Mandinach

An Exploration of the Alignment of SLDS Infrastructure and Data Highway To Relevant Success Indicators in Mathematics and Science

Ellen Mandinach (PI) & Martin Orland (Co-PI), WestEd

Abstract
This project will examine the potential of data collected by the State Longitudinal Data Systems (SLDS) as a way to reflect national trends-and yet still address state information needs for which each system was designed. This project will examine the feasibility of how the SLDS infrastructure might be used to collect some of the data elements related to the STEM indicators proposed by the National Research Council in the report on Monitoring Progress Toward Successful K-12 Education: A Nation Advancing? The project explores the leverage points for action like the NCES Forum that can stimulate policy change in the data collections. Revisions designed to improve the data for national use will be weighed in terms of data quality as well as usefulness, timeliness, and burden forcing trade-offs and definition of needed supports. In addition, should an outcome be that the SLDS infrastructure cannot support some of the indicators, policymakers and other stakeholders will have clearer information about the need to establish other means. The outcome of the project will be a report, both across and within states, on the extent to which the SLDS infrastructure and data highway have the capacity to address the STEM indictors, focusing on a subset of 6 indicators that we think have the most potential. A second outcome will be a small convening that will generate action steps of what needs to be done and what might be done to plan for and implement future data collections that will address the STEM indicators.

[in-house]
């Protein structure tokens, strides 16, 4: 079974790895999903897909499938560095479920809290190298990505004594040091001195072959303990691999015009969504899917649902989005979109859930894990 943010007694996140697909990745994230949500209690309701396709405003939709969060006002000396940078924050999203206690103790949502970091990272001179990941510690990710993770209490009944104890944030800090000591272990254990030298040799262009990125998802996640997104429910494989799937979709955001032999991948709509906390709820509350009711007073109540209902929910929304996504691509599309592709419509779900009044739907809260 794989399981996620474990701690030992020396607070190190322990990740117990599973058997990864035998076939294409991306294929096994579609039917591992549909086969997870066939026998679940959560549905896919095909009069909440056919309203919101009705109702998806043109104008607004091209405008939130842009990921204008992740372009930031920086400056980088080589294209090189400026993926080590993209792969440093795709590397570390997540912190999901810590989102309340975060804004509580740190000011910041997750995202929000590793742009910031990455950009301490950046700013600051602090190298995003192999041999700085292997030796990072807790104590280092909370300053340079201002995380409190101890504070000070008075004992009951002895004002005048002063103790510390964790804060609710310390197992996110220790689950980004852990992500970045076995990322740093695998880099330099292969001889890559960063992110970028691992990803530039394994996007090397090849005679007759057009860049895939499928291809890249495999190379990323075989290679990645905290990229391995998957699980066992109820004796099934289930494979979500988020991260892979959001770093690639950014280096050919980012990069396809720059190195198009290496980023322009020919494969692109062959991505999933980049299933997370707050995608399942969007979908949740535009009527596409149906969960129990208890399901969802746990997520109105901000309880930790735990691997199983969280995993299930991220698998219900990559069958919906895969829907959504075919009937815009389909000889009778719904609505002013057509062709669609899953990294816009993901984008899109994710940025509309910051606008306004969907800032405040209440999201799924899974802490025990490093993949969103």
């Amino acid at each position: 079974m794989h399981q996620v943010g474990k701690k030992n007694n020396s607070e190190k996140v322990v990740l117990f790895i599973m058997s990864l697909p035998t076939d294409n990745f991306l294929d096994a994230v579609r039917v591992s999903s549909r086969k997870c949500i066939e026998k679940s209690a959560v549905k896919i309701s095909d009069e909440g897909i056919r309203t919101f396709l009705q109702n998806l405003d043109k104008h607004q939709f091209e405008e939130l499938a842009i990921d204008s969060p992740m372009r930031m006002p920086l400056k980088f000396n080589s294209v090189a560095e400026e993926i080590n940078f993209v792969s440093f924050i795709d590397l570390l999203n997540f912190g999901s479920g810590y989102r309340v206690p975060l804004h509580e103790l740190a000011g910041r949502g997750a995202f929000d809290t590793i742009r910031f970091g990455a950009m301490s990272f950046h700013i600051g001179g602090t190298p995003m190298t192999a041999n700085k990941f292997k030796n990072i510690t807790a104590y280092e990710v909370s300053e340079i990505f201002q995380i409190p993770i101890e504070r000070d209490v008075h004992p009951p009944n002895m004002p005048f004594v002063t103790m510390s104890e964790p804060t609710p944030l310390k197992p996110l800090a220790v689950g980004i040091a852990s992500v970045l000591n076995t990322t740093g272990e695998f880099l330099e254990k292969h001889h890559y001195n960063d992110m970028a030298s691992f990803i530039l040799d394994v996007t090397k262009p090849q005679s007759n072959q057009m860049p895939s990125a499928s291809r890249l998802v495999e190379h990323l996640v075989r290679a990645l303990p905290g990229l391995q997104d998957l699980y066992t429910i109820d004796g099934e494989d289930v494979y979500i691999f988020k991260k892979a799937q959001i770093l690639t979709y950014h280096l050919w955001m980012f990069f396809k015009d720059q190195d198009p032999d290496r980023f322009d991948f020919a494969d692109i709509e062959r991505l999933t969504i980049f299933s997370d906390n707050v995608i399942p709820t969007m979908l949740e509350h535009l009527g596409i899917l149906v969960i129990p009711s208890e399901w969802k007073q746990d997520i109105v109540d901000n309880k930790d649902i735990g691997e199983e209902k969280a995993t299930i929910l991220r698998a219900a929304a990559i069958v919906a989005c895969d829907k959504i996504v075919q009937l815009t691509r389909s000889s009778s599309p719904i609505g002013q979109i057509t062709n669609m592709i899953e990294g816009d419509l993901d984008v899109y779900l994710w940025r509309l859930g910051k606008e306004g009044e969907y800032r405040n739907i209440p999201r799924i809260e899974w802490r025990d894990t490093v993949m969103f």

The project will focus on the intersection of STEM indicators and the data infrastructure at the state level to address those indicators. Specifically, the focus is the extent to which the infrastructure surrounding the SLDSs data highway can support the data needed to address the STEM indicators. State data systems are considerably more robust than 10 or even five years ago. Each state has now developed a SLDS containing hundreds, if not thousands of data elements disaggregated to the school level. Some of these data are required by the federal government and appear in the federal EDFacts system. Other data elements are unique to the specific states. The project will obtain data dictionaries from states and EDFacts and use them as a foundation with National Center for Education Statistics, STEM experts, and SLDS officials to determine how existing state data collections could address any of indicators, beginning with a subset that experts say a best aligned to SLDS current and future data collections and what revisions to the state systems would be necessary. The project has identified Indicators 1, 2, 3, 6, 7 and 8 as having the most potential. An outcome will be a set of recommendations and action steps as well as a statement, from states and others, of what role the NCES Forum and other supports might play in leveraging for the needed modifications to state data collections.

See NSF award information.

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